The English Grammar Profile (EGP) is a sister resource to the English Vocabulary Profile, and has been put together by Anne O'Keeffe (Limerick University) and Geraldine Mark, the co-authors, along with Ron Carter and Mike McCarthy, of English Grammar Today (Cambridge University Press). Mark and O'Keeffe investigated the extensive data in the Cambridge Learner Corpus to establish when learners begin to get to grips with different linguistic structures.
A series of insights from their research will be posted on this page, each one putting the spotlight on an interesting aspect of learner grammar development. Please note that all of the learner examples come from the Cambridge Learner Corpus, a 55-million word electronic collection of written learner data. The examination and the candidate’s first language are given in brackets after each learner example.
See the latest Grammar Spotlight entry below. Scroll right down to the bottom of this page to browse through previous entries.
Learners at C1 level can use the negative question form as a persuasion strategy.
Don’t you just hate taking the bus to school every morning? Well, I have a perfect solution for you, a great bike with good brakes, a bell and lights. It is a great bike but since I never use it, I would be happy to sell it to you. (CELSH; Dutch)
Don’t you find that when you are having a shower or bath, you occasionally run out of water? (Cambridge English: Advanced; Korean)
Learners can use the negative question form to check opinions.
Doesn’t it sound fascinating? (Cambridge English: Advanced; Korean)
Don’t we all like presents? (Cambridge English: Advanced; Dutch)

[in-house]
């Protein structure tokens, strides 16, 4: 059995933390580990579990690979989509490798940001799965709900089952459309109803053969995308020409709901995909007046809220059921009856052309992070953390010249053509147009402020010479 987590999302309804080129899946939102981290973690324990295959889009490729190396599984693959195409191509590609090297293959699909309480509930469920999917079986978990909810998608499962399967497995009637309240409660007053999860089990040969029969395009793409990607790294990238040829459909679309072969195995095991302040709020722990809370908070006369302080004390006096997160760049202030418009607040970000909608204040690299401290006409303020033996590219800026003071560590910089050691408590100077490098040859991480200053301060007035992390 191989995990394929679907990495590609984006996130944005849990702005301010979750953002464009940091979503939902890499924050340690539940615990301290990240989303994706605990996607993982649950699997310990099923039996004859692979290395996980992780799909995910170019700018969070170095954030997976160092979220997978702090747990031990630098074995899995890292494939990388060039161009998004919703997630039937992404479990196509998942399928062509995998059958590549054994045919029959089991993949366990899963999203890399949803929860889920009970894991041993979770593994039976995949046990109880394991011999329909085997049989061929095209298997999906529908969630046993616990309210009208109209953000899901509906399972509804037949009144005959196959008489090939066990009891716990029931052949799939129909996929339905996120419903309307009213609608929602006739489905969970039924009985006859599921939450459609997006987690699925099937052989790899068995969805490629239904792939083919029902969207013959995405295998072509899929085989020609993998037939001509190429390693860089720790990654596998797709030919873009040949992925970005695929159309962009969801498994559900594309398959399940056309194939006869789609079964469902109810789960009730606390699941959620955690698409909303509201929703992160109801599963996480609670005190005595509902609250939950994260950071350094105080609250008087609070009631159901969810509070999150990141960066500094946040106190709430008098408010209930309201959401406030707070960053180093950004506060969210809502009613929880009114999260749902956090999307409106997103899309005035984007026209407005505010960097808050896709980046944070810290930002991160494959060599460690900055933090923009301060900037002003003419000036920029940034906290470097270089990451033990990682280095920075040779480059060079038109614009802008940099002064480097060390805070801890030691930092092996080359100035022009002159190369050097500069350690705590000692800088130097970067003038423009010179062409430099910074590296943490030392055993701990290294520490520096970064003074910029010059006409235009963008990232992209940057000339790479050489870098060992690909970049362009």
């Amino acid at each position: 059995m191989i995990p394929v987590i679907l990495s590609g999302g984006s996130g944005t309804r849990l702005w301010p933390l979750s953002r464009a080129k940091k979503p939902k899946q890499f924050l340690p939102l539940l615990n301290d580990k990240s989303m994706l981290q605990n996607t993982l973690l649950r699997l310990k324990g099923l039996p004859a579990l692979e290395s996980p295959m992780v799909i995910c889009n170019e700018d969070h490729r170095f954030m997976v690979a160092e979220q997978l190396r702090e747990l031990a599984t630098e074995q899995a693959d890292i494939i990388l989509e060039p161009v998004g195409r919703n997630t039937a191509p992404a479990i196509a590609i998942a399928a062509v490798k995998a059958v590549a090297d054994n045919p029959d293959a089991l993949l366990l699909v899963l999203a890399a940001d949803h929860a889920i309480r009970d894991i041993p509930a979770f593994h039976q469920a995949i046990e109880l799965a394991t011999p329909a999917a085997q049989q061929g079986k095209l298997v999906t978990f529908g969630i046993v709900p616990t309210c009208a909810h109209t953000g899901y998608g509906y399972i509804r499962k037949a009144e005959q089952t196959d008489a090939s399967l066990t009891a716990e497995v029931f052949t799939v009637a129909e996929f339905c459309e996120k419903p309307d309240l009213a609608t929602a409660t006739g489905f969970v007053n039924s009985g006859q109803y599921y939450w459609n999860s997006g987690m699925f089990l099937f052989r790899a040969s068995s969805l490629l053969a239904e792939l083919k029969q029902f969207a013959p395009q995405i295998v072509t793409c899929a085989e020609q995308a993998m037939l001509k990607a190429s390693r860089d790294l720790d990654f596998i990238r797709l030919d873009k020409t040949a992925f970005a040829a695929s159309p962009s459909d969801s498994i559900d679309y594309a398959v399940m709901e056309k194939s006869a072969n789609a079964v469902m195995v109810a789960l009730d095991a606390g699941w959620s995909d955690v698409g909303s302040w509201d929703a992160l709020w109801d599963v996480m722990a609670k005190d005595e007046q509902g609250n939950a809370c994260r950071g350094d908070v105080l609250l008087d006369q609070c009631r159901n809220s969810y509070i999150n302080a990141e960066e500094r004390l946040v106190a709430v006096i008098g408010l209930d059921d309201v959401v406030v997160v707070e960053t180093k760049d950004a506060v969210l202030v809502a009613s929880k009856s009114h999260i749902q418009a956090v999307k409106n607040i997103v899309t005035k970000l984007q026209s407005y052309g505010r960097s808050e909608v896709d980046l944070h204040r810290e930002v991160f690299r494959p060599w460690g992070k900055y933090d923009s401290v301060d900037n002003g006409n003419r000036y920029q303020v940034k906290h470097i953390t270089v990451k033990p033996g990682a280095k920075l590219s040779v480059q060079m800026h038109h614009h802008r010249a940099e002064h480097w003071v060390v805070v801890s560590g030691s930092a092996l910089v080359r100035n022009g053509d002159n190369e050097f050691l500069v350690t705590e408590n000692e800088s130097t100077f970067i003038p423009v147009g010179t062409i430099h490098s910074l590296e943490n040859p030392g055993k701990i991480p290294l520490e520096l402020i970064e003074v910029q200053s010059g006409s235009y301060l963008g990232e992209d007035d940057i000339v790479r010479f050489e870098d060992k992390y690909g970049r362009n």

Don’t you think that fashion always looks funny if it is not the fashion of today? (Cambridge English: Advanced; Russian)
C1 level learners can use the present simple with a wide range of reporting verbs, including demonstrate and illustrate, especially in academic contexts.
The popularity of this TV game in Russia clearly demonstrates the nature of human fears and dreams. (Cambridge English: Advanced; Russian)
The two charts illustrate the number of employees, and the trends in profit for three factories, namely the factories located in London, Leeds, and Bristol, which belong to the same company, during the year 2003. (Cambridge English: Business Higher; Chinese)
No significant progress with the present simple is made at the C2 level. However, the progress made by learners at C1 is impressive in the sense of purpose seen with learner choices of language use. Learners at this level use the negative question form to both persuade and check opinions. As to be expected of learners at this advanced level, progress is also made in the range of vocabulary items used, which can be utilised in more formal or academic contexts.